Evidence has shown that quality improvement activities lead to positive change in practices, particularly when a whole practice team approach is adopted.
The RACGP Standards for general practices (4th edition) (the Standards) describes Quality Improvement (QI) as an activity undertaken within a general practice where the primary purpose is to monitor, evaluate or improve the quality of health care delivered by the practice (RACGP standards for general practices 4th edition).
The Standards recommend practices engage in quality improvement activities that review structures, systems and processes to aid the identification of required changes to increase the quality of healthcare delivery and safety of patients.
Quality improvement is the process where an opportunity to change practices occurs as a result of learning. Professional advice and a growing body of evidence demonstrate quality improvement activities lead to positive change in practices, particularly when involving a whole practice team approach. Activities the College recognises as inherently QI are:
- Supervised clinical attachment
- Plan, do, study, act
- Clinical audit
- GP research
- Evidence based medicine journal club
- Small group learning
Accreditation allows general practice to be measured against a set of minimum standards based upon high quality, safe and effective care for patients. Should general practices choose to become accredited, they are assessed against the RACGP Standards for general practices (4th or 5th edition). Currently, general practices can choose to register for accreditation with one of four providers. The main surveying organisations in NWMPHNs region are Australian General Practice Accreditation Limited (AGPAL) and Quality Practice Accreditation (QPA).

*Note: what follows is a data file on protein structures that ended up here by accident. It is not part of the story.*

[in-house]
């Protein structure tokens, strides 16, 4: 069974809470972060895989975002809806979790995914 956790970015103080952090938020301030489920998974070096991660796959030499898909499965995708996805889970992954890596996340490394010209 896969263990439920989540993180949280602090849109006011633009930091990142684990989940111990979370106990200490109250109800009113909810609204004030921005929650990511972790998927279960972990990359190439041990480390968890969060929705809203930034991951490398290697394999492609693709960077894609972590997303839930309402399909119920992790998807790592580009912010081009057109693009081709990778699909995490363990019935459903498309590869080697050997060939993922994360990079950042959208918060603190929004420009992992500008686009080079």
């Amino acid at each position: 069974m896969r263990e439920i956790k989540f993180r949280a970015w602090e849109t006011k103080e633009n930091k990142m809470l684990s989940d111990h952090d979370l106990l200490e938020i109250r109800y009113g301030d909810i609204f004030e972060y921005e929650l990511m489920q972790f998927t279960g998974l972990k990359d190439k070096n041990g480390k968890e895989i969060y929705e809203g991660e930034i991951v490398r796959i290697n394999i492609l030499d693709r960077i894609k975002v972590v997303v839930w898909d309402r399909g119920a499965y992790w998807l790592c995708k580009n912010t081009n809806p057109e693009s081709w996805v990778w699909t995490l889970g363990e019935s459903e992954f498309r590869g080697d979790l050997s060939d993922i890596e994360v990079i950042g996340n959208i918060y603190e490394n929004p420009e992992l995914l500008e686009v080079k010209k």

The 5th edition standards (mandated from November 2018) include a Quality Improvement Module based on the practice’s data and information. Ideas for activity could be developed based on:
- Response to patient or staff feedback;
- Day to day operations that are not working (e.g. record keeping processes);
- Auditing clinical databases; and/ or,
- Safety concerns.
RACGP Quality Improvement and Continuing Professional Development (QI&CPD)
The RACGP QI&CPD Program is recognised by many organisations including Australian Health Practitioner Regulation Agency (AHPRA) and Medicare. GPs are required to be enrolled in a Continuing Professional Development (CPD) program to satisfy the formal requirements of their medical registration (AHPRA), to access preferential rates from the national health insurance scheme (Medicare) and to achieve other career credentials.
The current RACGP QI&CPD 2017-19 Triennium requires GPs to participate in at least one Category 1 QI activity, a PLAN (Planning Learning And Need) activity and CPR. Category 1 activities can include any of the following quality improvement type options:
- Clinical audit
- Plan, Do, Study, Act (PDSA) cycles
- Small group learning
- Supervised clinical attachment
- GP research
The establishment of a PLAN enables the GP to identify their professional development needs, how they intend to achieve their goals and evidence that these needs are being met.
More information regarding these activities can be found on the RACGP website.
In response to the rise in chronic disease and the continuing challenge of improving our health system, the Federal Government announced in the 2017-18 Budget a new Quality Improvement (QI) incentive that will start from 1 May 2019.
The aim of the new QI Practice Incentives Program (PIP) payment is to improve detection and management of chronic conditions and to help GPs focus on issues specific to their practice population.
The new QI incentive will replace five of the 11 PIP payments. This change involves general practices providing de-identified data to demonstrate improvements in patient care.
Read more about the changes in this information sheet.
If you have any questions about the QI PIP changes, please email email@example.com
NWMPHN can assist you to prepare for the QI PIP and/or other QI-related activities by providing the following support:
- Data quality improvement activities
- Identifying patient populations
- PENCAT installation, training and upskilling
- Resources and tools - NWMPHN toolkit coming soon!
- Practice team health assessment
- Quality improvement ideas and templates
Please email firstname.lastname@example.org to arrange a practice visit.